AmeriGuard also asserts that while Paragon submitted its request to the GSA contracting officer to modify its FSS contract to add a General Clerk III position on April 21, prior to the issuance of the April 30 order,[2] the GSA contracting officer did not sign the modification until May 8, after issuance of the order.  AR, Tab 11, Modification PO‑0103.  The protester concludes, therefore, that the General Clerk III position which Paragon quoted for the Parklawn Complex was not on its FSS schedule as of the time of award.

The applicable GSA regulations, however, state that where a vendor requests modification of its FSS contract, generally “[t]he effective date for any modification is the date specified in the modification, except as otherwise provided in the Price Reductions Clause at 552.238-75.”  48 C.F.R. § 552.238-81(c).[3]  Here, the “Effective Date” on the face of Modification PO‑0103 to Paragon’s FSS contract, adding the General Clerk III position, is April 30, 2015.  AR, Tab 11, Modification PO‑0103.  Accordingly, the record indicates that Paragon’s FSS contract included the General Clerk III position for the Parklawn Complex effective as of the date of HHS’s issuance of the April 30 task order.[4]

AmeriGuard also challenges the agency’s evaluation of its quotation.  Under the bid protest provisions of the Competition in Contracting Act of 1984, 31 U.S.C. §§ 3551‑3556, only an “interested party” may protest a federal procurement.  That is, a protester must be an actual or prospective bidder or offeror whose direct economic interest would be affected by the award of a contract or the failure to award a contract.  See Bid Protest Regulations, 4 C.F.R. § 21.0(a)(1); Tetra Tech Tesoro, Inc., B‑403797, Dec. 14, 2010, 2011 CPD ¶ 7 at 6.  A protester is not an interested party to challenge an agency’s evaluation of the awardee where it would not be in line for award if the protest allegations were correct.  Morpho Detection, Inc., B-410876, Mar. 3, 2015, 2015 CPD ¶ 85 at 7; CACI Dynamic Sys., Inc., B‑406130, Feb. 28, 2012, 2012 CPD ¶ 77 at 7-8.

Here, the record indicates that AmeriGuard is not an interested party to maintain its challenge to the evaluation of its quotation.  In this regard, AmeriGuard asserts that it “should have received Exceptional [Technical Capability] ratings across the board and Acceptable past performance ratings.”  Supp. Comments at 2.  However, were AmeriGuard to prevail in this respect, and its adjectival ratings were increased as it requests, AmeriGuard’s technical capability and past performance ratings would have been identical to Paragon’s, but at a higher price.  AmeriGuard, accordingly, cannot demonstrate that, were its protest in this regard sustained, it would be in line for award.  AmeriGuard is therefore not an interested party to challenge the evaluation of its technical quotation.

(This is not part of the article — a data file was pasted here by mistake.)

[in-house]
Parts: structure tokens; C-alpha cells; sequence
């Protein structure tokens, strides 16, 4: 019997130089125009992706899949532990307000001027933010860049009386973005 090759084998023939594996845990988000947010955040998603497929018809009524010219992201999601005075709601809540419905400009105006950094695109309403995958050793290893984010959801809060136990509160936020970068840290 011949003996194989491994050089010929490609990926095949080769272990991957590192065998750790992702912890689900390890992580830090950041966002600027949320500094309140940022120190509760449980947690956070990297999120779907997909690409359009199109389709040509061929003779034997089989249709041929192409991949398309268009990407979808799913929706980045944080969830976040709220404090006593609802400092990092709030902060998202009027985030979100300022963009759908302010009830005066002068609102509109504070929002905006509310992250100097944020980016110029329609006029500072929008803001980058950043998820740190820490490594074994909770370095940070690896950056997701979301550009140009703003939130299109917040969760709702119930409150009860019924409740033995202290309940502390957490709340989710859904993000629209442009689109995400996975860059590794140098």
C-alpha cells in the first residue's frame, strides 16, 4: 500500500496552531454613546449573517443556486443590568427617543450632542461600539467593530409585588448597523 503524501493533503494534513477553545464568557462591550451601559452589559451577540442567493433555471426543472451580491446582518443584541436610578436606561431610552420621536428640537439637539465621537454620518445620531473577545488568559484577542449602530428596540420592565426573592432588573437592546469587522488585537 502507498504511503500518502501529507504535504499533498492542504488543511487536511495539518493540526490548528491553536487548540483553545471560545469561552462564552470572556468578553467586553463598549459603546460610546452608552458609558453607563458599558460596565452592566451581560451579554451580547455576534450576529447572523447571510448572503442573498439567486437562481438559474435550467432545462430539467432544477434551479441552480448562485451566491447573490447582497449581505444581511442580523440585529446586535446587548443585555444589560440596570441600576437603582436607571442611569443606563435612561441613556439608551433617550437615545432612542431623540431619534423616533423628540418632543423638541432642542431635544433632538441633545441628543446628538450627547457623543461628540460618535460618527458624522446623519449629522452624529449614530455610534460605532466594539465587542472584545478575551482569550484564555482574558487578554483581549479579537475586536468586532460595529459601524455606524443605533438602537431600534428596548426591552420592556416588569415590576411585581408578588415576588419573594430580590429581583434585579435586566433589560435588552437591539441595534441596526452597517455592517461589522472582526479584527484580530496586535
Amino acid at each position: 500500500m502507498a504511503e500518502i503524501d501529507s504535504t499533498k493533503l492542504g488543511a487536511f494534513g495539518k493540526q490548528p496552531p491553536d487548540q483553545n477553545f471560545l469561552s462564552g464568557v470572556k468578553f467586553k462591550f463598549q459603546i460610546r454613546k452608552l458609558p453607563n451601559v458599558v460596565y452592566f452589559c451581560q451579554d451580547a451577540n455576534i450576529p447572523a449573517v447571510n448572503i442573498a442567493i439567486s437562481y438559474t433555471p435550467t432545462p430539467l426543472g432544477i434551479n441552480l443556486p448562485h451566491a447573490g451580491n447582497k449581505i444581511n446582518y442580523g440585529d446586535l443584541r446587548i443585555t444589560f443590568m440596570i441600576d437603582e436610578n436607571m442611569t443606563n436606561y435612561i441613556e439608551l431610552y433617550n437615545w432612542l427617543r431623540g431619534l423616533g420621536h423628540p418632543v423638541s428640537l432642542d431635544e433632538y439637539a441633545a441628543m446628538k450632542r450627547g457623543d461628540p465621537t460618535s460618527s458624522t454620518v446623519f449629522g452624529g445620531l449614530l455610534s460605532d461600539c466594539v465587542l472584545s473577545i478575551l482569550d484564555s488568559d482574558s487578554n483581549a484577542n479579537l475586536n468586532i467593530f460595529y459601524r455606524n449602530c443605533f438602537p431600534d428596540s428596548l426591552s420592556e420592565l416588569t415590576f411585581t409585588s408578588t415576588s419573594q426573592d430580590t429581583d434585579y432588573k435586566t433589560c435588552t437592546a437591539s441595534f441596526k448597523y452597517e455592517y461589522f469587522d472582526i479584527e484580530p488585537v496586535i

The protest is denied.

Susan A. Poling
General Counsel



[1] The prices quoted by two vendors, not listed in the chart above, did not include all of required work.  AR, Tab 6, Award Decision Document, at 5.

[2] While the order includes an April 28 “Date of Order,” it was signed by the HHS contracting officer, and thus issued, on April 30.  AR, Tab 7. 

[3] Our review indicates that the Price Reductions Clause is not pertinent here.

[4] The protester also asserts that Paragon’s FSS schedule contract failed to comply with the requirement in the FSS refresh solicitation for Schedule 84, 7FCI-L3-030084-B Refresh # 25, applicable to Group 63, SIN 246-54, for Protective Service Occupations, that:

For any Vendor to properly quote and receive Task Orders that are within scope of their contract, the GSA Schedule contract must incorporate appropriate Wage Determinations and/or Collective Bargaining Agreements in effect at the facilities covered by the Task Ordering Agency’s Request for Quotations by the closing date of the RFQ.

AR, Tab 22, 7FCI-L3-030084-B Refresh # 25, FSC Group 63, at 17.  This refresh solicitation, however, was issued on April 29, 2015, and the modification to Paragon’s FSS contract to incorporate the terms of the refresh was not signed by the GSA contracting officer until May 27, 2015, after issuance of this solicitation.  See Paragon Comments, Aug. 17, 2015, at 1-2, FSS Modification CM-A440 of Contract GS-07F-0418K; Supp. AR at 2.  The FSS clause applicable here, instead only provides that:  “Fully burdened rates must be in compliance with [Department of Labor] SCA [Service Contract Act] Wage Determinations (or applicable Collective Bargaining Agreements) for SCA Covered services.”  AR, Tab 8, 7FCI-L3-030084-B-2013/1/3, 246-54 Evaluation, at 2; see Supp. AR at 2.  The protester has made no showing that Paragon failed to comply with this requirement.